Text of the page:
Planescape: Torment is one of the best-regarded western RPGs of all time, a high water mark for that distinctive, mechanics-heavy isometric roleplaying first made famous by Black Isle’s legendary Infinity engine franchises, Baldur’s Gate and Icewind Dale. Those titles dominated PC gaming, particularly the role-playing genre, through the mid-to-late 90s, but the genre slowly sank into obscurity with the rise in prominence of console gaming and the decline of the PC as a gaming platform.
But all that is changing, thanks in no small part to Kickstarter and the current renaissance in PC gaming, and [em]Torment: Tides of Numenera promises to bring that golden era of top down, turn-based dungeon crawling back into the limelight. Preceded by the success of games like [em]Pillars of Eternity, Torment promises a rich, full realized fantasy world (based on the tabletop RPG [em]Numenera, designed by legendary creator Monte Cook), a personal narrative that reacts and evolves in response to players’ actions, and flexible, tactical combat that seeks to emulate the freedom of a tabletop environment.
Deus Ex: Mankind Divided
Looking like the result of careful evolution and extensive refinement, Mankind Divided is poised to take all of the lessons from Human Revolution and push them out to their logical extremes. While Deus Ex has always been a series renowned for offering multiple ways to accomplish your goals, Mankind Divided promises to layer those choices back into the narrative in meaningful ways (and not just as a binary or trinary choice at the very end of the game that determines which of a limited set of endings is revealed.)
It’s not just player interaction with the narrative that’s been expanded, though, as Mankind Divided also ratchets up themes that have been established in previous entries. The subtitle refers to a rift in mankind, between unaugmented “natural” humans and transhumans that have accepted any of a growing suite of cybernetic or mechanical improvements, some of which returning protagonist Adam Jensen will be able to wield to great effect, like detachable arms he can deploy as lethal projectiles, or Tesla darts he can fire to silently disable his foes.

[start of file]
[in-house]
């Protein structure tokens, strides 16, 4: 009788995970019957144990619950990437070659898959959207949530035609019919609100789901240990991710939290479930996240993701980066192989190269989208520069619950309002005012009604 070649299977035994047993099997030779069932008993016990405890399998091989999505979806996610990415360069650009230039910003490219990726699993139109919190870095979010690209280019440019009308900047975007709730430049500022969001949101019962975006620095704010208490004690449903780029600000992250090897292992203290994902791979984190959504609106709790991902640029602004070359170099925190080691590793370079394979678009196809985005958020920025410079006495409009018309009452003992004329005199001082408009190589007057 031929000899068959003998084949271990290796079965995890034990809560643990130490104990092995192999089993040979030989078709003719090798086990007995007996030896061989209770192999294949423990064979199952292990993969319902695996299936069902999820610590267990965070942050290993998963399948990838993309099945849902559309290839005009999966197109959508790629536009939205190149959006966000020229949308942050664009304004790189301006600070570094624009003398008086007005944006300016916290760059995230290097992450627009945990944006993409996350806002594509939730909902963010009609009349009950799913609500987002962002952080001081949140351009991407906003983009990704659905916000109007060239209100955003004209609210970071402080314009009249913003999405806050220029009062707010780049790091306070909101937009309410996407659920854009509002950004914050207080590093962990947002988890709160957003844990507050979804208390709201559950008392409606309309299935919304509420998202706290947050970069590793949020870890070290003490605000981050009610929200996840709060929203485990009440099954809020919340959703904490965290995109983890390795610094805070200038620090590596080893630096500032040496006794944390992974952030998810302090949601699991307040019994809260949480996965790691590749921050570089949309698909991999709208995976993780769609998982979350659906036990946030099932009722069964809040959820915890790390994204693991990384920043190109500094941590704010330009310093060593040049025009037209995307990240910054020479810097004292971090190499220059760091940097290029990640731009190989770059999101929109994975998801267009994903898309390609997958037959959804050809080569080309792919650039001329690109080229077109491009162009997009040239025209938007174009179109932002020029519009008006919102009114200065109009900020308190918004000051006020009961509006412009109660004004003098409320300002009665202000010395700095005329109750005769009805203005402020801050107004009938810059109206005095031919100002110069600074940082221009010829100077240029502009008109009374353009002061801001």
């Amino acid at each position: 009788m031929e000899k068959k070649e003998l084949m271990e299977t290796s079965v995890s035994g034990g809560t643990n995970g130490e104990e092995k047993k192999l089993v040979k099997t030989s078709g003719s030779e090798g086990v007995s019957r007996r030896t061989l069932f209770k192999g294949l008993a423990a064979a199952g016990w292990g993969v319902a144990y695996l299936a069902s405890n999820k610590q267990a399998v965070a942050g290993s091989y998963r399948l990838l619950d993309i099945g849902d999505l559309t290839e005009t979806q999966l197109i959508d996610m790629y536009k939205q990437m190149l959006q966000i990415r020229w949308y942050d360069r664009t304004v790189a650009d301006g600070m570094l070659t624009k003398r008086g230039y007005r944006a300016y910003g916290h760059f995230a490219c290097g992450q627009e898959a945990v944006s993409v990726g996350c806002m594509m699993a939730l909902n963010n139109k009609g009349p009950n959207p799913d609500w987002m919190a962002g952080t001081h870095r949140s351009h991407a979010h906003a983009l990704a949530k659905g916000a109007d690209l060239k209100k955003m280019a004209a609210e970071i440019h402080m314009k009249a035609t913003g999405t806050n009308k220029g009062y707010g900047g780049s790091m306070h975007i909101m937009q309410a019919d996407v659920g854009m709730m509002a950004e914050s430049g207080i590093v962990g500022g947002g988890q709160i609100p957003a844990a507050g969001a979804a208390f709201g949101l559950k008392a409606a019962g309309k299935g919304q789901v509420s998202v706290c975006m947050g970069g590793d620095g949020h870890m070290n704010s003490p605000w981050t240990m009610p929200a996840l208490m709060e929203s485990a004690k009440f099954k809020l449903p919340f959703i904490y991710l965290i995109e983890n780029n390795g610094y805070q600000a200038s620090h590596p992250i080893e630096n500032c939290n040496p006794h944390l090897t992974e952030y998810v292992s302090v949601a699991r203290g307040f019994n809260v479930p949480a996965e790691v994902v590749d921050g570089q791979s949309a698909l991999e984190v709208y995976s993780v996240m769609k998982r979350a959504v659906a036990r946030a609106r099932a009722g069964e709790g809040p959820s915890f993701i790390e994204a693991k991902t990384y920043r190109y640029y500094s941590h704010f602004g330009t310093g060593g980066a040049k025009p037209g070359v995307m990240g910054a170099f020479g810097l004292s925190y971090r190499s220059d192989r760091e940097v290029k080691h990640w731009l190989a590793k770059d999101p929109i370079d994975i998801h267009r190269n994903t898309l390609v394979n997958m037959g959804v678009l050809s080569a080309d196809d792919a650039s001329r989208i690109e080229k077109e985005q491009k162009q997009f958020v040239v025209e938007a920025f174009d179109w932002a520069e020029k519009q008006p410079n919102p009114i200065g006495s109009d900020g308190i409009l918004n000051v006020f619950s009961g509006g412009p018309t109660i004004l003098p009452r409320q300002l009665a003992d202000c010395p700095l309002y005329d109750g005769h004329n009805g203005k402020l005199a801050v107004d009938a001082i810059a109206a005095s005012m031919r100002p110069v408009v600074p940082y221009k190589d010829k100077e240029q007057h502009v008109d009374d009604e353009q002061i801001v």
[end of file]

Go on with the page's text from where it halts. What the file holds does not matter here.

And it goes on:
Horizon: Zero Dawn
Horizon: Zero Dawn features one of those tantalizing combinations that makes RPG veterans’ hearts race: ancient ruins, primitive technology, and pseudo-magic layered over futuristic technology that eclipses our own current level of development by several generations. If that’s not enough to prime your engine, Horizon also features another exciting hybrid that every young heart has at some point yearned for: the robot dinosaur.
Horizon stars Aloy, a young hunter from one of the few surviving tribes of humanity that has endured an apocalypse, the nature of which is hazy and indeterminate. As she scavenges her way through this shattered, open world, she is pursued by robotic mammals and harried by mechanical birds, gathering experience and loot to stay one step ahead of the dangerous predators that are the only remnants of a toppled civilization.